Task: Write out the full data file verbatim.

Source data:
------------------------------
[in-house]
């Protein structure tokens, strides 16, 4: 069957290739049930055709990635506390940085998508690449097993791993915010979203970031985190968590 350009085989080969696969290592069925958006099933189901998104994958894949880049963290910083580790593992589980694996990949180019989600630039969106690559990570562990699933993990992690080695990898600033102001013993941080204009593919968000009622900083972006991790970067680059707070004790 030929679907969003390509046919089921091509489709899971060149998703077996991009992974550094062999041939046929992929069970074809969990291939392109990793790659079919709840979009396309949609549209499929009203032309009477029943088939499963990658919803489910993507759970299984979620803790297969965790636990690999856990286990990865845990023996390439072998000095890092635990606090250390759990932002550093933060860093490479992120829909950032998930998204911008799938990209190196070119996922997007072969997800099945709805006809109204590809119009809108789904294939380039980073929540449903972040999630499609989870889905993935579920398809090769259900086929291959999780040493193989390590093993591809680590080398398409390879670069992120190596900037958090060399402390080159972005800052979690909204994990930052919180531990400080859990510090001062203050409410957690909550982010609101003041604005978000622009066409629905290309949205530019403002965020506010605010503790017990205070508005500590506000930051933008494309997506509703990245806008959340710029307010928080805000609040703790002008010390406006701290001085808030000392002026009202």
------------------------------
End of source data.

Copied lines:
[in-house]
């Protein structure tokens, strides 16, 4: 069957290739049930055709990635506390940085998508690449097993791993915010979203970031985190968590 350009085989080969696969290592069925958006099933189901998104994958894949880049963290910083580790593992589980694996990949180019989600630039969106690559990570562990699933993990992690080695990898600033102001013993941080204009593919968000009622900083972006991790970067680059707070004790 030929679907969003390509046919089921091509489709899971060149998703077996991009992974550094062999041939046929992929069970074809969990291939392109990793790659079919709840979009396309949609549209499929009203032309009477029943088939499963990658919803489910993507759970299984979620803790297969965790636990690999856990286990990865845990023996390439072998000095890092635990606090250390759990932002550093933060860093490479992120829909950032998930998204911008799938990209190196070119996922997007072969997800099945709805006809109204590809119009809108789904294939380039980073929540449903972040999630499609989870889905993935579920398809090769259900086929291959999780040493193989390590093993591809680590080398398409390879670069992120190596900037958090060399402390080159972005800052979690909204994990930052919180531990400080859990510090001062203050409410957690909550982010609101003041604005978000622009066409629905290309949205530019403002965020506010605010503790017990205070508005500590506000930051933008494309997506509703990245806008959340710029307010928080805000609040703790002008010390406006701290001085808030000392002026009202």